Callaspo to join A’s on Wednesday
2009 first-round Draft pick Grant Green’s place as Oakland’s second baseman of the future is no more. That’s because the A’s focus isn’t so much on the future as it is the present, which is why they traded Green to the Angels on Tuesday night in exchange for infielder Alberto Callaspo.
The switch-hitting Callaspo will mainly play second base for the first-place A’s, who had been looking for an offensive upgrade against left-handed pitching at the position — currently shared by platoon players Eric Sogard and Adam Rosales — before Wednesday’s non-waiver Trade Deadline, as their pursuit to a second straight playoff appearance continues.
Rosales is likely to be designated for assignment prior to Wednesday’s matinee against the Blue Jays upon Callaspo’s arrival.
“We needed some infield help, particularly someone who could help swing from the right side,” A’s general manager Billy Beane said. “We’re pretty thin infield-wise, when you start thinking about the fact we’ve played Josh [Donaldson] pretty much every inning of almost every game. He can give Josh a breather. He can hit against left-handed pitching, play some second base.”
Beane didn’t anticipate any other moves before Wednesday’s 1 p.m. PST Trade Deadline, saying he was “not currently” engaged in other trade talks.
“Sometimes things happen quickly,” he said, “but I would say probably not. You never know. You get calls sometimes early in the morning on the last day, but at this point I don’t see anything right now.”
Callaspo, 30 and in his eighth Major League season, has strictly played third base in each of the last three seasons. He hasn’t played at second since 2010 and hasn’t been a regular there since 2008, but he offers the A’s a better bat against left-handers than Rosales, who was hitting just .197 entering the day.
For his career, Callaspo has favored the right side of the plate, posting a .763 OPS next to a .696 clip as a left-handed hitter.
The second-base platoon likely stays intact, then, with Sogard and Callaspo sharing duties at the position, leaving Jed Lowrie to remain at shortstop on an everyday basis going forward, with Sogard acting as his backup.
Beane, who began fielding calls from the Angels on Monday morning, didn’t shy away from questions regarding Callaspo’s absence from second base, stating up front, “I am concerned.”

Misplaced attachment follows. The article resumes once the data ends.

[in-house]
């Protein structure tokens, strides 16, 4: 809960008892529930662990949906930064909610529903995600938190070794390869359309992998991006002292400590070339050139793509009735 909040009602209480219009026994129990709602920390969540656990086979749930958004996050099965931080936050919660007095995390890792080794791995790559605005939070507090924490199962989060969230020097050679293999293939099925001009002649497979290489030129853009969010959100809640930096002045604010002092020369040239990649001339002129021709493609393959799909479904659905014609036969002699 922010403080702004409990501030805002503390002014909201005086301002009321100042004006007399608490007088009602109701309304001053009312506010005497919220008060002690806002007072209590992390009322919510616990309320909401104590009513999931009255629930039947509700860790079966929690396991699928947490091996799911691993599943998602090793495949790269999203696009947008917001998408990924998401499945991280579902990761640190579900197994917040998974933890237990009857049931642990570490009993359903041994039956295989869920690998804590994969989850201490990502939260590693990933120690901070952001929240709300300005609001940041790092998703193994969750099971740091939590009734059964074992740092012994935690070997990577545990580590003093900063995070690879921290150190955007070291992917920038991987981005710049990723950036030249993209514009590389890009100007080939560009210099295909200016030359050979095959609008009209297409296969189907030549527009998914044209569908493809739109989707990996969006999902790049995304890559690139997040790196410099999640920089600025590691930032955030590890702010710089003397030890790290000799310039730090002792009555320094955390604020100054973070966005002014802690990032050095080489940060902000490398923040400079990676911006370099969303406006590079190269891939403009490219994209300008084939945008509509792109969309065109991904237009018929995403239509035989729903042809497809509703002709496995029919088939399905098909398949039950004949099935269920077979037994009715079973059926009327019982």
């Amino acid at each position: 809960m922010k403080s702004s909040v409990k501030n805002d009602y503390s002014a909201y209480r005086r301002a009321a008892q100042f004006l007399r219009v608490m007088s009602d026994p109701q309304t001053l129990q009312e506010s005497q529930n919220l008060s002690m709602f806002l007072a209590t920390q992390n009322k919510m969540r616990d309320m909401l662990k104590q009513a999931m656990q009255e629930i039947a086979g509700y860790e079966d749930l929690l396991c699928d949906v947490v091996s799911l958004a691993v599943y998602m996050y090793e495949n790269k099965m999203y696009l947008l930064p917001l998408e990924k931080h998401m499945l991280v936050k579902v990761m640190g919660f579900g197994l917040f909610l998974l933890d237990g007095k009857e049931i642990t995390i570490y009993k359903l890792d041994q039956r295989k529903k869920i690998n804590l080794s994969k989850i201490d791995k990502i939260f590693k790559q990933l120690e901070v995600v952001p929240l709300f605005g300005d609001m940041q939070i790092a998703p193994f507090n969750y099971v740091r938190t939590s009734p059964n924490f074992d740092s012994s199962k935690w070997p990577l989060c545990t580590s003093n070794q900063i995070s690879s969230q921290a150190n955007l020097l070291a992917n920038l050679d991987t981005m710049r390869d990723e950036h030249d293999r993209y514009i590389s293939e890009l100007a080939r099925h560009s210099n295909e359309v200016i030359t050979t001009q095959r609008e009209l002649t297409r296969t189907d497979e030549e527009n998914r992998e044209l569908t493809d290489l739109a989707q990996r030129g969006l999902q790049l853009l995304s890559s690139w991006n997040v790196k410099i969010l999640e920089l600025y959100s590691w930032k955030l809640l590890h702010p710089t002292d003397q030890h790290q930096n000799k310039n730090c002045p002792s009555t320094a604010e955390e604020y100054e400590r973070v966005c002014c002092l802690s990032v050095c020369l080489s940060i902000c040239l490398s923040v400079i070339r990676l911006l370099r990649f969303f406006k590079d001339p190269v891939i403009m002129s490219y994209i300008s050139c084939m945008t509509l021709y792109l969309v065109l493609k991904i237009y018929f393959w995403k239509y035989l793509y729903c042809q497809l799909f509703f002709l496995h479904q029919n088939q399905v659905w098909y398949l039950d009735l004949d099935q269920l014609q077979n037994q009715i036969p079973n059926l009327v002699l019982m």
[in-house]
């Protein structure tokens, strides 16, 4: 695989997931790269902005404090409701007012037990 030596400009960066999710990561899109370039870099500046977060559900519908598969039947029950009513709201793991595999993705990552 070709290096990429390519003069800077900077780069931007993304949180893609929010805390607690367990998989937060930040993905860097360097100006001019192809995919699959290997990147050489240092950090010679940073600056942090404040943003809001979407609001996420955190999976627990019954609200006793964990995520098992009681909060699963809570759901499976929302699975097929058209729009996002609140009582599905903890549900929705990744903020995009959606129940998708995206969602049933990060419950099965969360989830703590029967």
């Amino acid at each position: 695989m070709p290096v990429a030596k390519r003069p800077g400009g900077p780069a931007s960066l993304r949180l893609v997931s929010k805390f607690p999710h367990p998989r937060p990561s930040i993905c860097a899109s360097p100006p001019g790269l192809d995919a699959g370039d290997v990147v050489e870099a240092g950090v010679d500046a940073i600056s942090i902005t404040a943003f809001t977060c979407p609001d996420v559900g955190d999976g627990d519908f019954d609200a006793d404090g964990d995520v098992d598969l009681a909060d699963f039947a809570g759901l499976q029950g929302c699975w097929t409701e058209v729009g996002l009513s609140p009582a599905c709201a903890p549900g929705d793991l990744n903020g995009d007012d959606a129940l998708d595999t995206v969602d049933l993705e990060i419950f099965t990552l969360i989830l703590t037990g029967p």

“But he has played it a lot in the past, and there wasn’t a huge availability of that type of player,” he continued. “He’s going to have to get over there. We were in a situation where we needed another infielder.”
Callaspo was batting .253 with five home runs and 36 RBIs in 85 games for the Angels, having also compiled 33 walks next to just 22 strikeouts spanning 334 plate appearances.
He is owed roughly $6 million, including $4.875 million in 2014, and the A’s are expected to pay all of it.
“I think he’s a great player,” said Chris Young, a teammate of Callaspo in 2007 in Arizona. “He’s really good defensively, and he’s a guy that’s going to put the ball in play. Great bat control, one of the better bat control guys in the league. I think he has a great approach at the plate and is able to make a difference up there and keep things moving.”
“He’s a quality player,” said Donaldson. “He’s one of those guys that can be a table-setter and get on base a lot. He’s solid in all parts of the game.”
Green, 25, made his Major League debut for Oakland on July 8, ultimately going hitless in 15 at-bats spanning five games while committing three errors. Defense has always been a concern for Green, whose movement between positions in the Minors slowed his journey to the big leagues.
However, the A’s always thought highly of his bat, which registered a .325 average with 27 doubles and 11 home runs in 87 games for Triple-A Sacramento this year. He was a late scratch from the River Cats’ game on Tuesday night, around the same time Callaspo was pulled from the Angels’ game in Texas.
Beane admitted giving up a first-rounder wasn’t easy, but it wasn’t “so much a matter of things not working out with him.”
“It’s just a matter of addressing a need for a first-place team and recognizing and trying to grasp the present,” he explained. “We’re in a pretty unique position. I think we need to do everything we can to help this club out. The guys here, Bob [Melvin], the staff and the people that follow this team deserve that. We did think highly of Grant, and the price was steep, but it was a sellers’ market for this position, and not many guys out there, but we needed to get somebody.”
It’s a sentiment appreciated by his employees.
“In a clubhouse, no matter what happens, you believe you have what it takes,” Young said. “We’ve been able to play pretty well this season, but any time a move is made in an attempt to make the team better, you have to respect it.”
Said Sogard: “Any way we can improve, absolutely. We’re looking forward to this last stretch, and hopefully we can keep this going. [Callaspo] is a great player. He’s been a hassle for us, so it’s great to have him on our side. I think he’ll be a great fit in our clubhouse.”